Here are some steps we can take to deal with the problem of ocean acidification:
- Reducing the Emissions of Carbon Dioxide
In modern times, we are very much involved in using energy generated from fossil fuels. We freely use this energy in the means of transport, various industries and homes. Though the consumption of renewable energy is increasing day by day and the number of resources is also being invested for this still we need to do more to reduce the emission of carbon dioxide in the atmosphere. We will do better to switch on to clean energy.
- Ocean Management
Most of the species and ecosystems are vulnerable and endangered in marine waters. It is essential to have set up and enforced laws and policies to protect those species. People must be heavily fined and made aware of the consequences of breaking the law for endangering species by their wanton acts. By adopting this, we will contribute to improving the health of marine biodiversity. Enforcement of sustainable fishing should be taken into practice to reduce by-catch, overfishing as well as destructive fishing.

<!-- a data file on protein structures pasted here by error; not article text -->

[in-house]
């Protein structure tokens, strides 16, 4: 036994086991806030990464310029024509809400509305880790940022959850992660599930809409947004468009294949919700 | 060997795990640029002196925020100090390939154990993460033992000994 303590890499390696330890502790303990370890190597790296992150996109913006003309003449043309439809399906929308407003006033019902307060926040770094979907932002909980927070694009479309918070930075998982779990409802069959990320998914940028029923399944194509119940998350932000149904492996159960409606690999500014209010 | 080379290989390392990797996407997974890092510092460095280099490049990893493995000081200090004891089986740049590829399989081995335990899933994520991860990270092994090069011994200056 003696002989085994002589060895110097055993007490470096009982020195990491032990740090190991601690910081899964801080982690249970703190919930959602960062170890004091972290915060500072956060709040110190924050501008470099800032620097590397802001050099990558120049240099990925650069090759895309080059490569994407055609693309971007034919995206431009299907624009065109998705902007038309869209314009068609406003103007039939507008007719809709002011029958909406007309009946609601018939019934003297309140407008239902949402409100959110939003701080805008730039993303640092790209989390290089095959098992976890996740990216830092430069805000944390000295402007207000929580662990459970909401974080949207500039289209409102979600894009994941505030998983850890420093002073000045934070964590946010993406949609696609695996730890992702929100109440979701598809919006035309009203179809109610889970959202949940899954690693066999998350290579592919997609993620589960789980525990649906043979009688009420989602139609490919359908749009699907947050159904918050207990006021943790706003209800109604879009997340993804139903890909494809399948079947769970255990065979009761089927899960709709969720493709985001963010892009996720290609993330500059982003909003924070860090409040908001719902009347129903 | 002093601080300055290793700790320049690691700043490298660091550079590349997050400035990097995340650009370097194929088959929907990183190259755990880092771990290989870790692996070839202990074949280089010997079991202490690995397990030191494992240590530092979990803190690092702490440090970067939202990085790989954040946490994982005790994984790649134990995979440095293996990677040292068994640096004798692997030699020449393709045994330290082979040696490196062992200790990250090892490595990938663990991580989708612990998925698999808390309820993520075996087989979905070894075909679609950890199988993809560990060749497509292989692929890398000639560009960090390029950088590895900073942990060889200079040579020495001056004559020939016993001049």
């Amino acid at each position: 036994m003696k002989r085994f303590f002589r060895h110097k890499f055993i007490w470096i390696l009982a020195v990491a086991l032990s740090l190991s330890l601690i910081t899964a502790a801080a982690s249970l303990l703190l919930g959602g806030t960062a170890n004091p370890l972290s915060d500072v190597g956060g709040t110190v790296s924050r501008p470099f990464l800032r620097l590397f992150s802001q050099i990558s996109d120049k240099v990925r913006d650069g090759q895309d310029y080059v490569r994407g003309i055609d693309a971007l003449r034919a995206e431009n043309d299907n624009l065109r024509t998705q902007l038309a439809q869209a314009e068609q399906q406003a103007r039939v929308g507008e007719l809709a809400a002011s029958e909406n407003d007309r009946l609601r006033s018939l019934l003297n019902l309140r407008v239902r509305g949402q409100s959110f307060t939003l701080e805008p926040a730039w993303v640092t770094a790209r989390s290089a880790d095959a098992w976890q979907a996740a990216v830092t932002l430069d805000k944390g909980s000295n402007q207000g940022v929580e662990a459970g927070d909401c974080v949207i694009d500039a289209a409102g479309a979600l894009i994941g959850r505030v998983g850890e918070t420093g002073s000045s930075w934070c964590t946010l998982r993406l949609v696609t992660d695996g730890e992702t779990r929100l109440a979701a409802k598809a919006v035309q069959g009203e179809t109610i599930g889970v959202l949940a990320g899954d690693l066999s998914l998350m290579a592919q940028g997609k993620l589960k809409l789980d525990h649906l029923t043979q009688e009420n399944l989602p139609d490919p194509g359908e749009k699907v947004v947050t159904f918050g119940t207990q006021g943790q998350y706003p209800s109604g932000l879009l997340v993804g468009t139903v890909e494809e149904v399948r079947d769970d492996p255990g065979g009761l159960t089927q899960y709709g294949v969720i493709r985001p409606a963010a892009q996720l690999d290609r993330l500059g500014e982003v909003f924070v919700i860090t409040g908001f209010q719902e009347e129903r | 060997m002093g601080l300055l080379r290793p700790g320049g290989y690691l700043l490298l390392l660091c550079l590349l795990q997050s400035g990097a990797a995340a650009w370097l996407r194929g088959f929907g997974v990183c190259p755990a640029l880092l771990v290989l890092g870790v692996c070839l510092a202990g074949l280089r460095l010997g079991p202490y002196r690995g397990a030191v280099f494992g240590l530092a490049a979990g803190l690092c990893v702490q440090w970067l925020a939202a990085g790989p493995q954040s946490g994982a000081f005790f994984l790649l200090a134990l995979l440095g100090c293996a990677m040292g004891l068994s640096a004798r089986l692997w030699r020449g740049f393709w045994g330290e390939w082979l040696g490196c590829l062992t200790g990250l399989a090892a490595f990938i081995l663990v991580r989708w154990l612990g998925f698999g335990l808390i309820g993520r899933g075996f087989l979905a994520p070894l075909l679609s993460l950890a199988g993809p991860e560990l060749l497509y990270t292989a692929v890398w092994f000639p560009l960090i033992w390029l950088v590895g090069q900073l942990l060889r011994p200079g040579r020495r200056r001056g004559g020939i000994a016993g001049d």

- Education and Information
People should be aware of things happening in their surrounding environment. Such information will make them respond positively to rules, regulations and policies that aim to correct things they generally undertake in a wrong way. Common people must get and share this information from reliable sources. The Government must invest in educating people and providing information on the environmental issues to make everyone become a part to solve the problem.
- Moving from Fossil Fuels to Renewables
At present, green energy is costlier than the one generated from fossil fuels. All the governments must encourage the growth of the green sector in a cost-effective way to make fossil fuels less attractive so that we can switch on to clean energy now. Recently, a significant advance has been made to produce renewable fuels from excess atmospheric carbon dioxide with the discovery of a cheap and efficient catalyst to carry out this process.
Conclusion and Recommendations
The concept of ocean acidification is not new to us but recently ocean chemistry started knocking on our homes. The assessment of climate change and ocean acidification impacts on marine organisms like coral, shellfish, sea urchins and other calcifying species gives an insight that the rapid rise in atmospheric carbon dioxide is human activity. We are putting more carbon dioxide into the atmosphere through various activities such as the burning of fossil fuels, deforestation and vehicle emissions ultimately leading to a carbon dioxide imbalance.